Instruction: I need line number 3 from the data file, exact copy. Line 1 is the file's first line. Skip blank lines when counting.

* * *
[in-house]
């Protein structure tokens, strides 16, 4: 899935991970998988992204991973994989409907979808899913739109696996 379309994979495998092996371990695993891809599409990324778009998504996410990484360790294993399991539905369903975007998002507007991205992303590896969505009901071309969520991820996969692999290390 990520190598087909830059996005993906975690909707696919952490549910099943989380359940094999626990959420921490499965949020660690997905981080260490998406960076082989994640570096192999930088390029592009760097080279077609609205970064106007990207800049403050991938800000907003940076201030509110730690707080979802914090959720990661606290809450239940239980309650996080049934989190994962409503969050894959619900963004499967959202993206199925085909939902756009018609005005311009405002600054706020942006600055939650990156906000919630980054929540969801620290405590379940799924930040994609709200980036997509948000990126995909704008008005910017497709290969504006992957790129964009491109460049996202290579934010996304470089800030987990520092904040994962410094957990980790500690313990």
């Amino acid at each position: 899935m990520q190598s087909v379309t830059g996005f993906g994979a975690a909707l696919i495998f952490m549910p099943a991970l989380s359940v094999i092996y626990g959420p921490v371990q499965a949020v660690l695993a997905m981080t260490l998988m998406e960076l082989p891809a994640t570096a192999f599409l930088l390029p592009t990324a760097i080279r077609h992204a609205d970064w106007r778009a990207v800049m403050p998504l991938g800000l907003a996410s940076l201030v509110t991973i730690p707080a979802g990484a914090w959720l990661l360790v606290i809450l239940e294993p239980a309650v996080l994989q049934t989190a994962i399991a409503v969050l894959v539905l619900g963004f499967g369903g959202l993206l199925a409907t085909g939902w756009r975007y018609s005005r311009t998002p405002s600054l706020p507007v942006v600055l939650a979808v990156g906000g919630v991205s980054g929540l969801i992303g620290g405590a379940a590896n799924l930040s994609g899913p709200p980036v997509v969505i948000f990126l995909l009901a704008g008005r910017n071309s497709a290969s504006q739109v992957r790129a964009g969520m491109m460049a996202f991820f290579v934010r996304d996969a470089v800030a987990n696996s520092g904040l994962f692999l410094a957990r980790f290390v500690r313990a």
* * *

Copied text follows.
């Amino acid at each position: 899935m990520q190598s087909v379309t830059g996005f993906g994979a975690a909707l696919i495998f952490m549910p099943a991970l989380s359940v094999i092996y626990g959420p921490v371990q499965a949020v660690l695993a997905m981080t260490l998988m998406e960076l082989p891809a994640t570096a192999f599409l930088l390029p592009t990324a760097i080279r077609h992204a609205d970064w106007r778009a990207v800049m403050p998504l991938g800000l907003a996410s940076l201030v509110t991973i730690p707080a979802g990484a914090w959720l990661l360790v606290i809450l239940e294993p239980a309650v996080l994989q049934t989190a994962i399991a409503v969050l894959v539905l619900g963004f499967g369903g959202l993206l199925a409907t085909g939902w756009r975007y018609s005005r311009t998002p405002s600054l706020p507007v942006v600055l939650a979808v990156g906000g919630v991205s980054g929540l969801i992303g620290g405590a379940a590896n799924l930040s994609g899913p709200p980036v997509v969505i948000f990126l995909l009901a704008g008005r910017n071309s497709a290969s504006q739109v992957r790129a964009g969520m491109m460049a996202f991820f290579v934010r996304d996969a470089v800030a987990n696996s520092g904040l994962f692999l410094a957990r980790f290390v500690r313990a």